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Retailers have an inventory problem as lockdown lifestyle fades

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A customer shops in the home goods aisle at Target.

The home goods section at a Target store. Now that consumers are getting out and about, stores are left with too much inventory. Joe Raedle/Getty Images

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The big-box retailer Target said Tuesday that it’s having inventory troubles. Target has a lot of stuff, including furniture and appliances, that nobody seems to want to buy. And it’s not the only company sitting on too much of the wrong goods. 

The last couple of years have been tricky for folks who manage retail inventory. “My goodness. I think I would rank that up there with having the job of a central banker these days, what your strategy would be,” said Jennifer Lee, senior economist with BMO Capital Markets.

Spending trends have taken some sharp turns, she said. Early in the pandemic, retailers braced for a recession that turned out to last only a few months. Coming out of it, relief checks meant lots of us had extra cash.

“Consumers figured out how to do online shopping, and that caught businesses off guard, so they started ramping up their inventories to meet this new demand,” Lee said.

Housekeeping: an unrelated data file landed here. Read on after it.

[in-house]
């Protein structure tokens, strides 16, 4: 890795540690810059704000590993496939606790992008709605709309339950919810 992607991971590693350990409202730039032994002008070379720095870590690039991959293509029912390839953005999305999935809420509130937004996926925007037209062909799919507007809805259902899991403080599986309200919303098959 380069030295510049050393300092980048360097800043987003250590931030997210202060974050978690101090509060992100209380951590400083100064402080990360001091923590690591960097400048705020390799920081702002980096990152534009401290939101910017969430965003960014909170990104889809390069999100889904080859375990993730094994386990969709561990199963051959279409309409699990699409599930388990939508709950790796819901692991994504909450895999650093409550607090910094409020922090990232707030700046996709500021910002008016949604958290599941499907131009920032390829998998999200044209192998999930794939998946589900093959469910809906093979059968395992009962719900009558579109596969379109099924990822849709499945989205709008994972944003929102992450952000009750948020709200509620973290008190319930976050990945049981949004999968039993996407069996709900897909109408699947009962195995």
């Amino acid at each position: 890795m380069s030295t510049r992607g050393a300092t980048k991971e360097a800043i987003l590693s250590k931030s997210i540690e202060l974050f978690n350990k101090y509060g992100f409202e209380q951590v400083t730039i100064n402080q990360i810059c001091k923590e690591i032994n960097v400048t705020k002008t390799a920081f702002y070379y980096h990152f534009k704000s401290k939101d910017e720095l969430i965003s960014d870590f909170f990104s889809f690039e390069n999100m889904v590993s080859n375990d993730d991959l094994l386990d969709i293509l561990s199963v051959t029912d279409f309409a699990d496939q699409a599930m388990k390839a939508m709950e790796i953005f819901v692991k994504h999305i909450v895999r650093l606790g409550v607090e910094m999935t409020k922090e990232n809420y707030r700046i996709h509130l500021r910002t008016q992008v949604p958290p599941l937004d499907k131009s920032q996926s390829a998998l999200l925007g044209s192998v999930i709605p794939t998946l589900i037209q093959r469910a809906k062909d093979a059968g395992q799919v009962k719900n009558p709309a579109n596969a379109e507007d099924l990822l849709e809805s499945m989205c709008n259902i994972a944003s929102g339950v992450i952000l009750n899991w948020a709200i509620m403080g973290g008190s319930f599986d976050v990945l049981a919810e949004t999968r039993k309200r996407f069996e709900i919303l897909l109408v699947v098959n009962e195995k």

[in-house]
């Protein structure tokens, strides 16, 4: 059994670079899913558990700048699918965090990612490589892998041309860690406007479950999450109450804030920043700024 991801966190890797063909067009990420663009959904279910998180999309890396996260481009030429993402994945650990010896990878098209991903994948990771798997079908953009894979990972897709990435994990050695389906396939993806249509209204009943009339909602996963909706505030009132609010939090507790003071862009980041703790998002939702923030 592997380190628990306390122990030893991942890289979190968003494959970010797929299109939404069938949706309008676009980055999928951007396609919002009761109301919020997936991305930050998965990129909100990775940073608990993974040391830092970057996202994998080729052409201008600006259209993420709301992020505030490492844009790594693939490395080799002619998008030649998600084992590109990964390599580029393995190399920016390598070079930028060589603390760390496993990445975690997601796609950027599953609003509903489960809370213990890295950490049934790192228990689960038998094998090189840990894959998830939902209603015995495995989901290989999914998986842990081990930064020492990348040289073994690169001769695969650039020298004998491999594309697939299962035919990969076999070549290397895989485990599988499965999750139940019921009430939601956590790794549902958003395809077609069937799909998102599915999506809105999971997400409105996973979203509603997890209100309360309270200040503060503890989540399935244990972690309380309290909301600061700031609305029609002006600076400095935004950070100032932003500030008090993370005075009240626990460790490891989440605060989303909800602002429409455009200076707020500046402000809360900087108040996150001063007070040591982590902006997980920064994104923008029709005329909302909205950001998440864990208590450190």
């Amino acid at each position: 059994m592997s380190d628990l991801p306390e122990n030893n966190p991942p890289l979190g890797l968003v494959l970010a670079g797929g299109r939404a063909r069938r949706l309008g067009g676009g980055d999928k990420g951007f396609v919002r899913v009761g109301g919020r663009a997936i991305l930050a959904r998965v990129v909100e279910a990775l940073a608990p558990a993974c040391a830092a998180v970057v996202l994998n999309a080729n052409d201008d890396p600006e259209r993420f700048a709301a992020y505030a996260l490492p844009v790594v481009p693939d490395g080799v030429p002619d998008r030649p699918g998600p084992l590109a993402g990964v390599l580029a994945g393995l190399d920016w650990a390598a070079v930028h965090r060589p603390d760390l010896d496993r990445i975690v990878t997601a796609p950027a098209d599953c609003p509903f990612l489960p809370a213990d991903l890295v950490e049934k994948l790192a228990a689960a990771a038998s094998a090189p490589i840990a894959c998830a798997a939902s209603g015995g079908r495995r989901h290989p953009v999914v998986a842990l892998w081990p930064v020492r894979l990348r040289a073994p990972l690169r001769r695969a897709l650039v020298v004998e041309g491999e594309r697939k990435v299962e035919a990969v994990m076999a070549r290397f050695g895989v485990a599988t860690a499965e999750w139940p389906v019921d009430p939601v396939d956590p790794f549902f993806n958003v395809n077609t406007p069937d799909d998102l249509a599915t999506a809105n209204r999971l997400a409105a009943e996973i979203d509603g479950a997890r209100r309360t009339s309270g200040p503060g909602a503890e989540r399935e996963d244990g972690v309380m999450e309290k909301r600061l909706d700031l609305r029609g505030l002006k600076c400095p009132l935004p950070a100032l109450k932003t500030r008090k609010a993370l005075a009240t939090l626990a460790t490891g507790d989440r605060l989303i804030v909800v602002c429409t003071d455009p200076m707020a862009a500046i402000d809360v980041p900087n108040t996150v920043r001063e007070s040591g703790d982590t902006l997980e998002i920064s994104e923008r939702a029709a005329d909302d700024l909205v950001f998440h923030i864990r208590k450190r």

Demand for things like casual clothes and stuff to make our homes more comfortable. But now, “higher prices are probably scaring consumers off a little bit,” Lee added.

The rising cost of gasoline and food makes us less likely to splurge on a patio set, for instance. 

But inflation aside, people are starting to spend their money differently from the way they did during the height of the pandemic, according to Jennifer Ryan, a professor of supply chain management at the University of Nebraska, Lincoln. 

“They’re not staying home, so they’re not investing in home goods. They’re not investing in sweatpants,” she said. “They’re going to weddings, they’re going to restaurants, they’re going back to the office.”

All this leaves retailers with a lot of stuff that’s hard to move — and it’s happening to companies that are typically really good at predicting what will sell, Ryan said.

“With all of the changes and the unprecedented world that we’re in, they can’t leverage their historic information. They can’t leverage their experience.”

How do they get rid of that stuff and make room for things people want to buy these days? “We’re going to see Black Friday bonus values in the middle of June,” said Stephanie Wissink, a senior research analyst at Jefferies. 

So if you’re in the market for that patio set or “an air fryer, a blender, home decor, electronics,” Wissink said, now’s the time to look for deals. 

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